Reserved capacity is automatically created when copy service operations, such as snapshots or asynchronous mirroring operations, are provided for your volumes.

The purpose of reserved capacity is to store data changes on these volumes, should something go wrong. Like volumes, reserved capacity is created from pools or volume groups.

Copy service objects that use reserved capacity

Reserved capacity is the underlying storage mechanism used by these copy service objects:

  • Snapshot groups

  • Read/Write snapshot volumes

  • Consistency group member volumes

  • Mirrored pair volumes

When creating or expanding these copy service objects, you must create new reserved capacity from either a pool or volume group. Reserved capacity is typically 40 percent of the base volume for snapshot operations and 20 percent of the base volume for asynchronous mirroring operations. Reserved capacity, however, varies depending on the number of changes to the original data.

Thin volumes and reserved capacity

For a thin volume, if the maximum reported capacity of 256 TiB has been reached, you cannot increase its capacity. Make sure the thin volume’s reserved capacity is set to a size larger than the maximum reported capacity. (A thin volume is always thinly-provisioned, which means that the capacity is allocated as the data is being written to the volume.)

If you create reserved capacity using a thin volume in a pool, review the following actions and results on reserved capacity:

  • If a thin volume’s reserved capacity fails, the thin volume itself will not automatically transition to the Failed state. However, because all I/O operations on a thin volume require access to the reserved capacity volume, I/O operations will always result in a Check Condition being returned to the requesting host. If the underlying problem with the reserved capacity volume can be resolved, the reserved capacity volume is returned to an Optimal state and the thin volume will become functional again.

  • If you use an existing thin volume to complete an asynchronous mirrored pair, that thin volume is re-initialized with a new reserved capacity volume. Only provisioned blocks on the primary side are transferred during the initial synchronization process.

Capacity alerts

The copy service object has a configurable capacity warning and alert threshold, as well as a configurable response when reserved capacity is full.

When the reserved capacity of a copy service object volume is nearing the fill point, an alert is issued to the user. By default, this alert is issued when the reserved capacity volume is 75 percent full; however, you can adjust this alert point up or down as needed. If you receive this alert, you can increase the capacity of the reserved capacity volume at that time. Each copy service object can be configured independently in this regard.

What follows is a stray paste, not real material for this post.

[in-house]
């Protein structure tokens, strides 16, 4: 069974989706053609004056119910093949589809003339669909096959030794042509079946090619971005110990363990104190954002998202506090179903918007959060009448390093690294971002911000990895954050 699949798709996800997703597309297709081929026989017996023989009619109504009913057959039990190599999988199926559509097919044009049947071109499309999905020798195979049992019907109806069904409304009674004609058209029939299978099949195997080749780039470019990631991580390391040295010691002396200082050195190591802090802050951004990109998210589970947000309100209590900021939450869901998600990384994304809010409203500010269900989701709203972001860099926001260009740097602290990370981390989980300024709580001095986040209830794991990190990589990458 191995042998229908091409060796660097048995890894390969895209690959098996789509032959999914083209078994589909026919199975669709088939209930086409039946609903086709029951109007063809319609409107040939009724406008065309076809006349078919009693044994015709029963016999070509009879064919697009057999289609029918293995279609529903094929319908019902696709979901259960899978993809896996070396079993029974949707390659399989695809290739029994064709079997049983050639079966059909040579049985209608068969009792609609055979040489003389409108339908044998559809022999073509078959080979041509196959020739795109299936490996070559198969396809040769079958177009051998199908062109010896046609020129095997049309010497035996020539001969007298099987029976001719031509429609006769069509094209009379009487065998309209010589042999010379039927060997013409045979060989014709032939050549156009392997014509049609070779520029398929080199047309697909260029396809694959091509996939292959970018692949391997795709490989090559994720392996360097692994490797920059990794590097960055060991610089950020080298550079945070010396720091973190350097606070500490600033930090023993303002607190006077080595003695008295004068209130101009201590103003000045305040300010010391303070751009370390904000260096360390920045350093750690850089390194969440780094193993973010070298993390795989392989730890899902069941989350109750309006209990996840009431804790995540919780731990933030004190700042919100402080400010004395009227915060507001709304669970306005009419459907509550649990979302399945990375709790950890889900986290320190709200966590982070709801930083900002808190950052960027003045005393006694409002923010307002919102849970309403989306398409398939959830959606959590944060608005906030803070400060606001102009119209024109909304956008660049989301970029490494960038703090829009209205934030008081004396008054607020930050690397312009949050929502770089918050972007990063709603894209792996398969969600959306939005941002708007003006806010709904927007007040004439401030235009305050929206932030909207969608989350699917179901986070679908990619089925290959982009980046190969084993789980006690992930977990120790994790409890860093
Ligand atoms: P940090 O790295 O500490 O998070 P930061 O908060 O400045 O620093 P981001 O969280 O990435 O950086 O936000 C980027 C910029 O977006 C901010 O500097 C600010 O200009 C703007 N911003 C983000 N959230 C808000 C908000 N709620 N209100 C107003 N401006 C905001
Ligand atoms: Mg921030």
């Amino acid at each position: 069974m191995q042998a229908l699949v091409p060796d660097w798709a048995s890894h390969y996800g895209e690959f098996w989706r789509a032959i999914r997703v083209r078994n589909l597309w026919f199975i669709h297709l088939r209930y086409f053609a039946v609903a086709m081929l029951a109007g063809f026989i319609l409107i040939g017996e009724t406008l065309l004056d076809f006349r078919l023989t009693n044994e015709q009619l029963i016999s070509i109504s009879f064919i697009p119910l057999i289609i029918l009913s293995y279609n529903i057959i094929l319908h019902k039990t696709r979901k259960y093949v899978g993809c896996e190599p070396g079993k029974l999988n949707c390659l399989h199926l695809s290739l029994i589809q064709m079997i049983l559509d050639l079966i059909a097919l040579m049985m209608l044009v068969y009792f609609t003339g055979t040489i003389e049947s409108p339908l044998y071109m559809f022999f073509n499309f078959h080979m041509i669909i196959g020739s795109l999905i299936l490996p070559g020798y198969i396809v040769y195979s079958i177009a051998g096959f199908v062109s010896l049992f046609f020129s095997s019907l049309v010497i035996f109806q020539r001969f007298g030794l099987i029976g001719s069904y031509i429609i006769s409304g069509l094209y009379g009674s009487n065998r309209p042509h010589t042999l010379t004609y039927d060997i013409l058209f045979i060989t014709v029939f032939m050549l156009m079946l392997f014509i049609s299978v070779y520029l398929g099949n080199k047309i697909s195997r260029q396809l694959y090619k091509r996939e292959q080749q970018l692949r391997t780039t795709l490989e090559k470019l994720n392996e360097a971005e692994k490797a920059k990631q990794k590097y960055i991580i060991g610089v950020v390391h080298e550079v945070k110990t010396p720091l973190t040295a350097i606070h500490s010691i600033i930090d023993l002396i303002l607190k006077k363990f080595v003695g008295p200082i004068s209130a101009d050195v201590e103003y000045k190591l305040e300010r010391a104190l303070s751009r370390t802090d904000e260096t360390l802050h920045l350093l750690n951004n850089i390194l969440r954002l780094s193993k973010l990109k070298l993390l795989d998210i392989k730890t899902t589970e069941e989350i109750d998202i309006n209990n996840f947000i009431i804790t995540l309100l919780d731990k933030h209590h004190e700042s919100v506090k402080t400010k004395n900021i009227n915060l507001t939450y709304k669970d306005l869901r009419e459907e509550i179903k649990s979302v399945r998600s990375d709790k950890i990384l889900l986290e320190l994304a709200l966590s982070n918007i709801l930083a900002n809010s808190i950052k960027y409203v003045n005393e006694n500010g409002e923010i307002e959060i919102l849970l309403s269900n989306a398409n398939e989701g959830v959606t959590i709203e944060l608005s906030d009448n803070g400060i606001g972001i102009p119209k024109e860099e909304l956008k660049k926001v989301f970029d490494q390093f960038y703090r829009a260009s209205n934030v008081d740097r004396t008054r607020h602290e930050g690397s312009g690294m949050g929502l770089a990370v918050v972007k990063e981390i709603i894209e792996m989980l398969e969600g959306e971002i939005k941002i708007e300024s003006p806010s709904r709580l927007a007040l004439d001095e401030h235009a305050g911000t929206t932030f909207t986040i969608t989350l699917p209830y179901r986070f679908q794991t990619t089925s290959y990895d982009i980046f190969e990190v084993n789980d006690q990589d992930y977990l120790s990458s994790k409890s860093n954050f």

Orphaned reserved capacity volumes

An orphaned reserved capacity volume is a volume that is no longer storing data for copy service operations because its associated copy service object was deleted. When the copy service object was deleted, its reserved capacity volume should have been deleted as well. However, the reserved capacity volume failed to delete.

Because orphaned reserved capacity volumes are not accessed by any host, they are candidates for reclamation. Manually delete the orphaned reserved capacity volume so you can use its capacity for other operations.

System Manager alerts you of orphaned reserved capacity volumes with a Reclaim unused capacity message in the Notifications area on the Home page. You can click Reclaim unused capacity to display the Reclaim Unused Capacity dialog box, where you can delete the orphaned reserved capacity volume.

Characteristics of reserved capacity

  • Capacity allocated to reserved capacity needs to be considered during the volume creation to retain sufficient free capacity.

  • Reserved capacity can be smaller than the base volume (the minimum size is 8 MiB).

  • Some space is consumed by metadata, but it is very little (192 KiB), so it does not need to be taken into account when determining the size of reserved capacity volume.

  • Reserved capacity is not directly readable or writeable from a host.

  • Reserved capacity exists for each read/write snapshot volume, snapshot group, consistency group member volume, and mirrored pair volume.